New blog post- Private View @ Richard Saltoun Gallery

Some Dimensions of my Night

Back for part 3 of the 4 part series, Some Dimensions of my Lunch: Conceptual Art in Britain (1956-1976), I was prepared for more of the tastefully bizarre and interesting work from an era when conceptual art was even more of a taboo than it is now. The exhibition focuses on artists John Blake ( whom I got to meet) and Tony Morgan who are known for their early conceptual photography. 

Admittedly I didn't take as many photos at this private view as I usually do because it's hard to talk, drink, read a guide and take pictures at the same time. That being said, I will have to describe the evening as I am unable to show you everything. I met a lovely artist who made me promise to attend the opening night of his show next week, caught up with the gallery assistants and approached one of the exhibiting artists, John Blake.  

 

I specifically asked John about his work, Skin II (1969-1970) as I couldn't figure out what the concept was. Aesthetically the work was intriguing; skin, pinching and missing photos. What was conceptual about it though? I didn't want to figure this one out myself when the artist was present and completely available to ask. He told me about his studies at the Royal Academy of Art and his first exhibition at the V&A as a 24 year old conceptual artist. His work wasn't received in the way that he would have liked. Despite the gruesome medieval works that were exhibited in the V&A at the time, people found John's work to be obscene and equated to drugs, rock & roll and David Hockney. As a result of the complaints, the curator for the show lost his job. Hard to imagine I was enjoying the same 'obscene' work 40 years later over a drink. Oh and there's a concept behind the missing photos- there are always three empty panels and two are added each time the work is exhibited. John assured me that conceptually this was sound.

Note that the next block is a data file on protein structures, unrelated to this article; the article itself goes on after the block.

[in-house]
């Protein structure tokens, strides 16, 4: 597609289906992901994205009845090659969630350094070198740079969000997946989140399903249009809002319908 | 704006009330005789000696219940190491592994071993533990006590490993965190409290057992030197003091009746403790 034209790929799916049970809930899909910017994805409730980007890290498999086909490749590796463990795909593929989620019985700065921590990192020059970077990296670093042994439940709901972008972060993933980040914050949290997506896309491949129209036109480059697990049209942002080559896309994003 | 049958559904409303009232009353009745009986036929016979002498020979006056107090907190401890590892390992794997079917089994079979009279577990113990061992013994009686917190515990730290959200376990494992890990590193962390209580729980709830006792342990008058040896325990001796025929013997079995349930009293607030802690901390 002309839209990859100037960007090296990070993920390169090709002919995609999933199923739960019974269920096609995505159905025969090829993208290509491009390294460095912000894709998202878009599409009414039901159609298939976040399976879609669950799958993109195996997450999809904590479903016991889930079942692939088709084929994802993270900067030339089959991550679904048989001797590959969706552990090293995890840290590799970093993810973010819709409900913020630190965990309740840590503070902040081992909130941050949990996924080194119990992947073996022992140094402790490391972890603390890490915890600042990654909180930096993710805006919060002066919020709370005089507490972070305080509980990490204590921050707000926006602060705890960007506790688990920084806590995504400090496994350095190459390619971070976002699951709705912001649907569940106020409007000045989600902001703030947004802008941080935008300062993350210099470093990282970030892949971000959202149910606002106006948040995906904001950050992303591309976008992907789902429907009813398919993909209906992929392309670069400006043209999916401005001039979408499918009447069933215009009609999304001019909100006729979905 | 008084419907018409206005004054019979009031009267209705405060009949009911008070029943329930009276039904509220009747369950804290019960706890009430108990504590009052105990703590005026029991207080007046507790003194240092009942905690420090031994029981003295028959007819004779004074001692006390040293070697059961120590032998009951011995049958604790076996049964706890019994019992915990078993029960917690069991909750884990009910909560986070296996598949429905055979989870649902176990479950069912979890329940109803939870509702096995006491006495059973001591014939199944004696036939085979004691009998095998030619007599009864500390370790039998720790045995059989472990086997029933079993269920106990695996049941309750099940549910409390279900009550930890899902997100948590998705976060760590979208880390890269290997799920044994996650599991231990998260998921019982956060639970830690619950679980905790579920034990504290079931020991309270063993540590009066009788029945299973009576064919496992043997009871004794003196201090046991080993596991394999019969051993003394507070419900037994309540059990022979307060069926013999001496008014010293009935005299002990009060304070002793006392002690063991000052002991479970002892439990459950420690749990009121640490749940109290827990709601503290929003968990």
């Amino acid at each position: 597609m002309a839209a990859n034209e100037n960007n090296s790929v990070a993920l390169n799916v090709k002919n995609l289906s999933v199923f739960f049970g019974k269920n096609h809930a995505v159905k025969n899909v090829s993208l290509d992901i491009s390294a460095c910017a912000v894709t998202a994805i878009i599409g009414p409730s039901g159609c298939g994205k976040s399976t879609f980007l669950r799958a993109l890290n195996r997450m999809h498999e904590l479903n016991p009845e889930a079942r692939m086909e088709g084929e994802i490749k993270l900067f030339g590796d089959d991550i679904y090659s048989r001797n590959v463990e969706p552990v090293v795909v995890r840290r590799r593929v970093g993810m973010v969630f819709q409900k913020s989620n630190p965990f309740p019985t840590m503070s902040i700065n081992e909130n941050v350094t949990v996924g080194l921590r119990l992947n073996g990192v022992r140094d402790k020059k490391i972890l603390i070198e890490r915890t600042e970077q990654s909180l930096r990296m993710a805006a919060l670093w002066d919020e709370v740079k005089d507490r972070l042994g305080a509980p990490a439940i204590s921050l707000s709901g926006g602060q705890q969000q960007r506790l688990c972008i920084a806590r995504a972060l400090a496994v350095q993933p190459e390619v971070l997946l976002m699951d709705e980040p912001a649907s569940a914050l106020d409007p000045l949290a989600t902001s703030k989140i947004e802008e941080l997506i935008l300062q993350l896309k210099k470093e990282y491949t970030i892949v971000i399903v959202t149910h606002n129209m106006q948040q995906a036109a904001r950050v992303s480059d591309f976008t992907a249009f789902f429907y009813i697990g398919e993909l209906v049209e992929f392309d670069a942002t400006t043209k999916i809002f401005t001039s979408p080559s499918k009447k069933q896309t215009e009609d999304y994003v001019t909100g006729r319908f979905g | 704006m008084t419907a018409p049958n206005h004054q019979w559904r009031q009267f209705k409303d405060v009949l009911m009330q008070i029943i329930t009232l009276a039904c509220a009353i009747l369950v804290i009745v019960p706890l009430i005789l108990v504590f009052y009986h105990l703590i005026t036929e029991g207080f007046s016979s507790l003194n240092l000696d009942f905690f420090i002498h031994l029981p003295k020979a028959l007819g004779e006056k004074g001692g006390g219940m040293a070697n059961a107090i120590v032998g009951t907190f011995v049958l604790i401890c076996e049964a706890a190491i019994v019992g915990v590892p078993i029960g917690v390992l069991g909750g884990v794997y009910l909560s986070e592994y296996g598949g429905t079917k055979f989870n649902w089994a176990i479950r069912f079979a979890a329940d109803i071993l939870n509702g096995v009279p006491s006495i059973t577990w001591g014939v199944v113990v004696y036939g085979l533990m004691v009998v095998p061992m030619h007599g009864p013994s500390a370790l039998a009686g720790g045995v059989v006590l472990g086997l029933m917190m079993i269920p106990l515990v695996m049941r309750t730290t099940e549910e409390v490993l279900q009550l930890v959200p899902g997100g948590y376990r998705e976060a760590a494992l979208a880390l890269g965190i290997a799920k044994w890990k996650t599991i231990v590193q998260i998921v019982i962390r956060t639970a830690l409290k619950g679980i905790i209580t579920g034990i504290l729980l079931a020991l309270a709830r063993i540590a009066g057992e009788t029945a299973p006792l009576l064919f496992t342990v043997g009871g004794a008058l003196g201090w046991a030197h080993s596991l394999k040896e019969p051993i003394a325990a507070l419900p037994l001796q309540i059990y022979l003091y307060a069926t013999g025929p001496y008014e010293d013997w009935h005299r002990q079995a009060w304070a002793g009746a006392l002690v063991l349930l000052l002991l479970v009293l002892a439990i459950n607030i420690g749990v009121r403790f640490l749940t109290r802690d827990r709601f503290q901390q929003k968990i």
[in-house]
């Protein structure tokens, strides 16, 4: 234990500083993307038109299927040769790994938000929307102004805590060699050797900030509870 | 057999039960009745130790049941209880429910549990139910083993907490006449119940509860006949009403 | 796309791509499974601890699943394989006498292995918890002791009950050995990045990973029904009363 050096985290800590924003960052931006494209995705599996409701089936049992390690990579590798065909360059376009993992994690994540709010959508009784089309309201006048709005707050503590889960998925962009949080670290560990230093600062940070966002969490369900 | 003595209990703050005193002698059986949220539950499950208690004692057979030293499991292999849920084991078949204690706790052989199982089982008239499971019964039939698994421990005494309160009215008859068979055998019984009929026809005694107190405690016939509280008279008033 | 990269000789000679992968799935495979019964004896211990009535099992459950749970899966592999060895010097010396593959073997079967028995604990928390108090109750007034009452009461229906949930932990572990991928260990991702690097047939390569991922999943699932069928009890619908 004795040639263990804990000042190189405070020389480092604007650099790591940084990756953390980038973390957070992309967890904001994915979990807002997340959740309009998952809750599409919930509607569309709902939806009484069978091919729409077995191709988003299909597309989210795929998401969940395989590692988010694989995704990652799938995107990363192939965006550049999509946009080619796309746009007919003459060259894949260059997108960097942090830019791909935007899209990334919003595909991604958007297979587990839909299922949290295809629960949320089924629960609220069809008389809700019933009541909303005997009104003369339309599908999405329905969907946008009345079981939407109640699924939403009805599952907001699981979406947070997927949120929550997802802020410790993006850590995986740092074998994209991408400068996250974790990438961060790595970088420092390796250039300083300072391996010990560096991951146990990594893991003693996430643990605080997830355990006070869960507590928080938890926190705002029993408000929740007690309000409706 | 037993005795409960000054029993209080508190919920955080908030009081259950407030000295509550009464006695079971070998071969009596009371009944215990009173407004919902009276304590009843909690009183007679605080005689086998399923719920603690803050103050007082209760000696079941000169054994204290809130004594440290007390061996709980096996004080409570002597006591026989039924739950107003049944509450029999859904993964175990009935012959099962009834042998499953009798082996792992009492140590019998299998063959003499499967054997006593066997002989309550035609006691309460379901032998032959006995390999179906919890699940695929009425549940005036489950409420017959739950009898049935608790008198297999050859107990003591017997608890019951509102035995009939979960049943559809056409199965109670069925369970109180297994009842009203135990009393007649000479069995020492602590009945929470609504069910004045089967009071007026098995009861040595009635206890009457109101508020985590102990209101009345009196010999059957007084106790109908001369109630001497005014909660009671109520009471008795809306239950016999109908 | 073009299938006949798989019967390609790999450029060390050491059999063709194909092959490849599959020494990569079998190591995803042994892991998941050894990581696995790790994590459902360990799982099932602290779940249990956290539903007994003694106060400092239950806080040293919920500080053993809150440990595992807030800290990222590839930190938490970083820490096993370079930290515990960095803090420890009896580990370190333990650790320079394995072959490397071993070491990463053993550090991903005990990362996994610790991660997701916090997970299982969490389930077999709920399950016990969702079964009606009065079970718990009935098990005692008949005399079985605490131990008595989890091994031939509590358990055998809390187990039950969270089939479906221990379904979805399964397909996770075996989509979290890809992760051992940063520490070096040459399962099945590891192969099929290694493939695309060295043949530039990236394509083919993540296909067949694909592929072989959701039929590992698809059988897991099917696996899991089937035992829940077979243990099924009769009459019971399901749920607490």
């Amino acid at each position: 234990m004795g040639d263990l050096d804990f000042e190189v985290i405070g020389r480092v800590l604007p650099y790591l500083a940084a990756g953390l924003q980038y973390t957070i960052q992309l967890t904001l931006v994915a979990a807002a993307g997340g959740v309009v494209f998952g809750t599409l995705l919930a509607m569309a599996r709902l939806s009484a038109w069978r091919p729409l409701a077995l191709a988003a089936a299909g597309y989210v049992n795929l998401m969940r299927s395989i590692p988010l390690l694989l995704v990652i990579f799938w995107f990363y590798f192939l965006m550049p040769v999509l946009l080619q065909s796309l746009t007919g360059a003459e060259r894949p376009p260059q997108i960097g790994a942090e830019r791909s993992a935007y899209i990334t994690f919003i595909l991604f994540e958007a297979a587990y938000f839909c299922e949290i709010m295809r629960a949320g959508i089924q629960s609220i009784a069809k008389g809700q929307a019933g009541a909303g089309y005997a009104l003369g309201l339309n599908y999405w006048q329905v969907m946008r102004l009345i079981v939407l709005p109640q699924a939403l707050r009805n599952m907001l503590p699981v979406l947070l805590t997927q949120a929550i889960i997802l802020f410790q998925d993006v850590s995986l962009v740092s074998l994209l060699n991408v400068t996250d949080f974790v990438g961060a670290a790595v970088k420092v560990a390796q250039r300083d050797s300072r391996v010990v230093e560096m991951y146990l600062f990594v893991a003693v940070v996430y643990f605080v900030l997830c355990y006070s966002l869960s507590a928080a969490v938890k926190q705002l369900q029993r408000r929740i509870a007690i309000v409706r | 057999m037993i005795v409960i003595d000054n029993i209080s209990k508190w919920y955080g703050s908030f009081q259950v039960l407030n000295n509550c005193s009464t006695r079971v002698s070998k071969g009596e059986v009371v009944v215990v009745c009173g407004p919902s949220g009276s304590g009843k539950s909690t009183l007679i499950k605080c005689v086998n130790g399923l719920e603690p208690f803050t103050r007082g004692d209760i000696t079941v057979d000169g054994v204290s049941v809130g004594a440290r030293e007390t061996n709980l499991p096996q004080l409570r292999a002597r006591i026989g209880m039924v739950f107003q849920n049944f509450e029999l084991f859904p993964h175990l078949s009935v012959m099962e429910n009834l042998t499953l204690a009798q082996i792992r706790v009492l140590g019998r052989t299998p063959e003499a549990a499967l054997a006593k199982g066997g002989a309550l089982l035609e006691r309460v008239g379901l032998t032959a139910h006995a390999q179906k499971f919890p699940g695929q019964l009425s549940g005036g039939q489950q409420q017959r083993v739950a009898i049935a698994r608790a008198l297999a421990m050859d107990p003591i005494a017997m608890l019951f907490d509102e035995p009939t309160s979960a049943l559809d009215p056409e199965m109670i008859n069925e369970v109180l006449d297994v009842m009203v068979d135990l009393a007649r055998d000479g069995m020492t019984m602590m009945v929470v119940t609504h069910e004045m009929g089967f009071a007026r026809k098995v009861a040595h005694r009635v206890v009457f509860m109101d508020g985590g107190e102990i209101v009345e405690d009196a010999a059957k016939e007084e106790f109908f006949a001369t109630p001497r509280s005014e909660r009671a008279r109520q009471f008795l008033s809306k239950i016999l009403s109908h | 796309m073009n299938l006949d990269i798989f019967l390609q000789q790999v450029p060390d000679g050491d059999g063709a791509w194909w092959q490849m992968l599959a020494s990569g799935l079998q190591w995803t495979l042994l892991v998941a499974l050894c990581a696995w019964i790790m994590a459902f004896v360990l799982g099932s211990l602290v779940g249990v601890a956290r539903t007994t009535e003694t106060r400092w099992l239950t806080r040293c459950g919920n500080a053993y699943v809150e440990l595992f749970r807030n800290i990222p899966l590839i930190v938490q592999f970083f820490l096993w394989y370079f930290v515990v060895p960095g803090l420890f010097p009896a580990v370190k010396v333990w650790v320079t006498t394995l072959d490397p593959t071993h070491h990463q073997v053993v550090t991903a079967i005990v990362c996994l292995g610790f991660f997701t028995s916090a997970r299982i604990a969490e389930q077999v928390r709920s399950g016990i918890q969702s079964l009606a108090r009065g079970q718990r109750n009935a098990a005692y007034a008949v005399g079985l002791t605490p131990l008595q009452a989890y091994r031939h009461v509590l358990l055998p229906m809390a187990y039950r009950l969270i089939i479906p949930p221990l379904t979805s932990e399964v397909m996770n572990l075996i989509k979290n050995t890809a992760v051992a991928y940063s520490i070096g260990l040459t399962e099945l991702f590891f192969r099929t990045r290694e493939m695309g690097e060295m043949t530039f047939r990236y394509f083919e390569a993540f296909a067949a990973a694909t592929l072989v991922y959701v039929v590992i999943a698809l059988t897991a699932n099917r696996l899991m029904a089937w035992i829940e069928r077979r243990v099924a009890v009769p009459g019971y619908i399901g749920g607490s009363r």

I thanked John for talking to me so openly and entertaining my interview-style string of questions. The last time I spoke to an artist at his private view, he walked off mid sentence. Having only limited myself to two glasses of prosecco, I felt clear headed and less critical of the conceptual art movement as I realised the humanity behind capturing moments and portraying them in various ways.

 

Ttfn

 

KK

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